Canon XF705 hands-on: Sébastien Devaud on filming action with the pro handheld video camera

Filmmaker Sébastien Devaud holds a Canon XF705 camcorder to film, and smiles.
Canon Ambassador Sébastien Devaud was one of the first filmmakers to work with the Canon XF705 4K UHD camcorder for his shoot about French sprinter and European 100m champion Jimmy Vicaut. © Fabien Douillard

When it comes to choosing a professional video camera, filmmakers have often had one set of demands for making cinematic-style documentaries and another set of requirements for broadcast delivery, which has meant two very different camera setups. However, the launch of the Canon XF705 4K UHD camcorder offers the best of both worlds, as pro filmmaker and Canon Ambassador Sébastien Devaud discovered on one of the first shoots with the XF705.

"When I first tested the Canon XF705, I had the exact same feeling as when I first used the Canon EOS 5D Mark II – it's a revolution!" says French filmmaker Sébastien, who shoots for broadcasters as well as adverts and music videos. He lived through the transition from SD to Full HD, then the transition to 4K, each of which transformed filmmaking. Now the XF705 makes 4K production so much easier, he says, it's revolutionary. Its new codec achieves the high quality required for cinema and the small file sizes demanded for fast-turnaround, efficient broadcast delivery.

Here, he tells us how the camera has helped him – particularly on one shoot, which profiled French sprinter and European 100m champion Jimmy Vicaut, where he used the versatile camera to capture Jimmy in action, in a static interview and even in slow motion.

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If you're a filmmaker who mainly works in the TV and broadcast industries, then it's vital to have a big zoom range, a servo-controlled lens for smooth zooms and pulls, plus top-notch audio and high-quality HD footage that can be used straight out of the camera. The boom in live streaming to social media adds to the demand for footage that's usable straight from the camera. At the same time, there's also an increasing requirement for UHD and HDR footage.

However, if you want to make cinematic-style documentaries, adverts or even music videos, then you'll want high bitrate 4K results, a cinematic shallow depth of field and Log footage with lots of highlight and shadow detail that can be graded for a specific look.

The Canon XF705 is designed to meet the needs of filmmakers working across both kinds of productions. This includes offering 4K recording in the small file sizes that busy documentary or news shooters need for fast working. Canon's efficient XF-HEVC codec has the latest H.265 compression, which means files are super-high-quality in 4K UHD 10-bit 4:2:2 at up to 50p. They are also a manageable size that can be recorded to a standard SD card in one of the camera's two storage slots, or in fact to both card slots at the same time.

"With the XF-HEVC codec it's an easy transition to UHD as now you don't have to constantly worry about managing storage," says Sébastien, a long-time Canon user who regularly shoots with a Cinema EOS C300 Mark II. "And you record onto inexpensive SD cards, which you can find anywhere. My advice is that if you are to record long sequences of 10-bit 4:2:2 4K in HDR, then it's better to use high-speed SD cards up to 300MB/s to avoid any buffering.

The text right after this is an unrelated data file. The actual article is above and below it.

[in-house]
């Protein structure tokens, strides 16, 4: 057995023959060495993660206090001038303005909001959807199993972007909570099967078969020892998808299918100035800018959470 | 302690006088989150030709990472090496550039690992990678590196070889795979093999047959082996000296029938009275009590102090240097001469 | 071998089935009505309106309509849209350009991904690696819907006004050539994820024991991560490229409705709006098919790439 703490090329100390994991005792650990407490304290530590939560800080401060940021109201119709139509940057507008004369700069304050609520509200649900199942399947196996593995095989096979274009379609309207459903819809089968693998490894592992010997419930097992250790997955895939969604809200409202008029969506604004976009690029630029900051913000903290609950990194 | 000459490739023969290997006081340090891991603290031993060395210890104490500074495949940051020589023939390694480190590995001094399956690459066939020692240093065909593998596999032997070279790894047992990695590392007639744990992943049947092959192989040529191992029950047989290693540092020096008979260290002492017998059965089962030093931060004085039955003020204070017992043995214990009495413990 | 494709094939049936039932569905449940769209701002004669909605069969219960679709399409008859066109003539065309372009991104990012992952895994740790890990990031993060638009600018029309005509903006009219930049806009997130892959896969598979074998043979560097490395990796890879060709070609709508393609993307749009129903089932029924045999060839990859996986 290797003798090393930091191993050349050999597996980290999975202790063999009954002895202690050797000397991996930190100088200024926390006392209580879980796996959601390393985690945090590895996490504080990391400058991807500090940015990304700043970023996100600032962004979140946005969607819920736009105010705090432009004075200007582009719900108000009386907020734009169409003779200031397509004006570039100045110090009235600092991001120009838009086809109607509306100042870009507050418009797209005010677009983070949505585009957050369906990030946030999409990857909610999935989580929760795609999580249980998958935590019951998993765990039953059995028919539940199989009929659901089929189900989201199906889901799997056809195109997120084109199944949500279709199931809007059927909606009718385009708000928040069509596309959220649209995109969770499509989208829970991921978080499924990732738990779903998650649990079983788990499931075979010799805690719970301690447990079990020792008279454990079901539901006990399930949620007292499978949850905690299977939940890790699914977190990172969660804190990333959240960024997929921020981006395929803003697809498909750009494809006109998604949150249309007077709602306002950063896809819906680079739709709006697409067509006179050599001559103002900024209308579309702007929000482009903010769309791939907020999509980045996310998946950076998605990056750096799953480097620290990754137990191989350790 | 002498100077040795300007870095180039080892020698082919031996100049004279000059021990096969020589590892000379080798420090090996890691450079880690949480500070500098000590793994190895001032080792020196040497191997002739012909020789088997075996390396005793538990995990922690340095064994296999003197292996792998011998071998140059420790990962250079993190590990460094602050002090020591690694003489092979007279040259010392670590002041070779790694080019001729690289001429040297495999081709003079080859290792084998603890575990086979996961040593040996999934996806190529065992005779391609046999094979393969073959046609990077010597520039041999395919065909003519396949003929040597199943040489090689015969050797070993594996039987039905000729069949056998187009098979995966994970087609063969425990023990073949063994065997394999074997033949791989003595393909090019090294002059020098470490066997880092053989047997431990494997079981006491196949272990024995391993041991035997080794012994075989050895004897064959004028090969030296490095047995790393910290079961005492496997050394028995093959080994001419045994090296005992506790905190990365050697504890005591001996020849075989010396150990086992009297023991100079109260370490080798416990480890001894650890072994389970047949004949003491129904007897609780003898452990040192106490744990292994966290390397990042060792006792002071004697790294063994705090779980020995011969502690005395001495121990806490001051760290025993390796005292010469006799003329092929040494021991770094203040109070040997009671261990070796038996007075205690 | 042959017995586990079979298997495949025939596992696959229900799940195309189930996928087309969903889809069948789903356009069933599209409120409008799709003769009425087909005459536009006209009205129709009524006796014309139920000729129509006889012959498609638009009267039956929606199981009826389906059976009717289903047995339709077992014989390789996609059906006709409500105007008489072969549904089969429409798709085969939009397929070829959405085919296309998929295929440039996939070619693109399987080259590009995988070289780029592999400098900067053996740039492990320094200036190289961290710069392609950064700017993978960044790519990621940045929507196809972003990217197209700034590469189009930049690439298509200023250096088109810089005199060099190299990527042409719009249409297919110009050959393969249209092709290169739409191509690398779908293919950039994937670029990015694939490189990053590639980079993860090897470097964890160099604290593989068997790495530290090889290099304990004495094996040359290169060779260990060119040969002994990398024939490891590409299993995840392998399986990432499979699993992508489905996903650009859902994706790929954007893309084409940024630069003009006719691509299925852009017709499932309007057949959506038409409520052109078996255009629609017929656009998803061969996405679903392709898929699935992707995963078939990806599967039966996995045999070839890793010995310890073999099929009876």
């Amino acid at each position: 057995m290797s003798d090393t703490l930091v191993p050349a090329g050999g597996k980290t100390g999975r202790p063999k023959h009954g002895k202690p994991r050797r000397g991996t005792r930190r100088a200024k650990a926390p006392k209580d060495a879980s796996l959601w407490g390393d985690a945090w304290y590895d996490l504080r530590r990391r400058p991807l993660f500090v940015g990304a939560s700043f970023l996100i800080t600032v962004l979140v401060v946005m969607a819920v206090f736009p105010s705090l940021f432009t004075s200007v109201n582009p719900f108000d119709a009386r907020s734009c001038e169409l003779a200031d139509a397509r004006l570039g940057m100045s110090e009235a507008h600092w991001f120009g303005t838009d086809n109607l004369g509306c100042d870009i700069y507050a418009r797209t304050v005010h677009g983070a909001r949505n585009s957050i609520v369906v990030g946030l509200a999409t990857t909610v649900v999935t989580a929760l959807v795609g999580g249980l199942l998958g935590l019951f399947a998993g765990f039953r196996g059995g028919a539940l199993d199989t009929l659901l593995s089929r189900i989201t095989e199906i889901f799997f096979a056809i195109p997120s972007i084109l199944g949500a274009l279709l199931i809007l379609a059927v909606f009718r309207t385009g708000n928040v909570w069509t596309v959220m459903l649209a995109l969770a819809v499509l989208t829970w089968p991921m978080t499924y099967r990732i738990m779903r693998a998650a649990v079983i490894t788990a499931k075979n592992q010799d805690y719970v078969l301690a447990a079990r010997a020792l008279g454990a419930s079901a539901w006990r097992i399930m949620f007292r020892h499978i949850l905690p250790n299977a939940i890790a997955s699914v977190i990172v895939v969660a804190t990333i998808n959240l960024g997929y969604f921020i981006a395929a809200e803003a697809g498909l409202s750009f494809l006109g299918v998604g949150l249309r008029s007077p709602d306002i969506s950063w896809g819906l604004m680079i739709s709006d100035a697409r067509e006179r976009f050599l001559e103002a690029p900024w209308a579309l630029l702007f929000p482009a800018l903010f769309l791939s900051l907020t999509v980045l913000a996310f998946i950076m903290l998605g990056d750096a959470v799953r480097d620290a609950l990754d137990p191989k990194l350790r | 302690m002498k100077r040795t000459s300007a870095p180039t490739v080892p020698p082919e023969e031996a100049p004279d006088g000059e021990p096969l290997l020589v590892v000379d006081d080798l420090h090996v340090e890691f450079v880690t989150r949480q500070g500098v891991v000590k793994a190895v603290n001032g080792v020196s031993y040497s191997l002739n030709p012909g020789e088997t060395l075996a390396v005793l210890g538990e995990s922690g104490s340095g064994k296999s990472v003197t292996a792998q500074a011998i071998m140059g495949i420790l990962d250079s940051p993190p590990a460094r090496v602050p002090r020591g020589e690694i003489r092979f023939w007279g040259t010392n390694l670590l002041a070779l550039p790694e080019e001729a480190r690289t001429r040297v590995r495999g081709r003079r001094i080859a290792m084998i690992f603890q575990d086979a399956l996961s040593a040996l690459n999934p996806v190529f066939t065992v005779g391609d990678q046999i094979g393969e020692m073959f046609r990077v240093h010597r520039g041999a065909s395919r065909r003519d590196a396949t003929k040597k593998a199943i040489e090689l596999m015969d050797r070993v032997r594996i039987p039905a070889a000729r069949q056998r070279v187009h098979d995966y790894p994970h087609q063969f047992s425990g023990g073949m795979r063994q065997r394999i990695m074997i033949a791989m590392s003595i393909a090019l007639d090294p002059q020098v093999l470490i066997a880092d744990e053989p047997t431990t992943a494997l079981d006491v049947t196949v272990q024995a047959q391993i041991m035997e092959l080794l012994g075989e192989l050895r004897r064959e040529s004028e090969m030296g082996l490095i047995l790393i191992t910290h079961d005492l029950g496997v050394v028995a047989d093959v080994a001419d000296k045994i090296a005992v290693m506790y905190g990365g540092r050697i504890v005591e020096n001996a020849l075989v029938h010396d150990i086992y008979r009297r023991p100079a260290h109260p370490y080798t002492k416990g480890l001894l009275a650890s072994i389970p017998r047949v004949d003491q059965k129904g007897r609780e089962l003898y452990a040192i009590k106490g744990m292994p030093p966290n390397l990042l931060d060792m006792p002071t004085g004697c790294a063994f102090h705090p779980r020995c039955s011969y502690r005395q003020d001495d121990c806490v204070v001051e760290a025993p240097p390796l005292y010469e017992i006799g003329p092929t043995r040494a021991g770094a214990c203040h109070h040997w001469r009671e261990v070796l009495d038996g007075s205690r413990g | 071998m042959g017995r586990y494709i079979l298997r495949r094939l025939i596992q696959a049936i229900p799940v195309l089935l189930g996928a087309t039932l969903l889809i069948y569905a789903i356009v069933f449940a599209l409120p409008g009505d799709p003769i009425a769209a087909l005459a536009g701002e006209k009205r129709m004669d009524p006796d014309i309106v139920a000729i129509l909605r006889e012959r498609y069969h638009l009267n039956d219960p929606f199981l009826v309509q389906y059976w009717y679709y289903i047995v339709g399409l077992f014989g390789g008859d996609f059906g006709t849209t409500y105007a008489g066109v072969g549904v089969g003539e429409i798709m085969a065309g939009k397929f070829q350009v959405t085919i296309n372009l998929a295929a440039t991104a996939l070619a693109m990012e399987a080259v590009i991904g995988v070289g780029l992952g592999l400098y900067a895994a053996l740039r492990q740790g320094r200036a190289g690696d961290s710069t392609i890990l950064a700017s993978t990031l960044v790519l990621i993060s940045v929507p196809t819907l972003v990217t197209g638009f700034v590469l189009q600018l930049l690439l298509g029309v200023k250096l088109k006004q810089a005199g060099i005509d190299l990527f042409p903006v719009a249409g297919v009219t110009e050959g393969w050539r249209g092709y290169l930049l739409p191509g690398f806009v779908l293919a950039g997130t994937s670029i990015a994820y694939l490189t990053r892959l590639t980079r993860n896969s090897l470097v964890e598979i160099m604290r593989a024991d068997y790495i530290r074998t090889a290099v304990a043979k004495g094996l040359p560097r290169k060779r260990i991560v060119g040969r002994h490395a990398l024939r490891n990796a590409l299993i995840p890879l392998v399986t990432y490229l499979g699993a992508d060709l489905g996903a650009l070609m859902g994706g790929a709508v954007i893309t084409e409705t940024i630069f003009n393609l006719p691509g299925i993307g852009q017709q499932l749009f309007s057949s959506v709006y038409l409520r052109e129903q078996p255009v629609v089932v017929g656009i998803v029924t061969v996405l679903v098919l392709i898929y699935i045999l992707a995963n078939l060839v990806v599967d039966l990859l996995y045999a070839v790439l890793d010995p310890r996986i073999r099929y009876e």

"Now I shoot almost everything in 4K. So if I am outputting in HD, I can crop in during editing. So for interviews it's like having two cameras in one."

Focusing on a fast-moving subject

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Sébastien also found that the Canon XF705's 1.0-Type CMOS sensor suffered so little image noise, he needed to do very little or no noise reduction work in post-processing after his shoot, "especially if you keep the gain to 12 or 18dB for the ultimate quality. It's so much better than a smaller chip camcorder."

Using any large-sensor camera means focusing is more critical, and the Canon XF705 is fitted with Canon's revolutionary Dual Pixel CMOS AF system. Although Sébastien admits he was initially reluctant to use autofocus after a career always using manual, the system has totally won him over. "I was shooting European 100m sprint champion Jimmy Vicaut running towards me, and the camera tracked him so much better than anyone could using manual focus," he says. "It took me a while to trust AF, but step by step, I got to trust it."

The system offers Face Detection AF as well as object tracking, and touch focus control via the touchscreen. "So many people don't know the real power of their camera as they don't take the time to test out all the functions," he continues. "I did a lot of experimenting and now I understand that the camera is capable of doing so many things that I've never seen before."

Even where Sébastien sticks to manual focus, he loves the Dual Pixel Focus Guide that shows you whether your focus is in front of, or behind, the subject. "Once you try this," he says, "you'll never want to go back to any other system."

Filmmaker Sébastien Devaud holds a Canon XF705 camcorder to film French sprinter Jimmy Vicaut.
Sébastien found that he was able to shoot handheld for this project, thanks to the Canon XF705's five-axis image stabilisation. © Fabien Douillard

Image stabilisation and slow motion

The shoot with the sprint champion was an eye-opener for Sébastien, who found the advanced five-axis image stabilisation gave him new freedom to break away from cumbersome rigs and shoot handheld.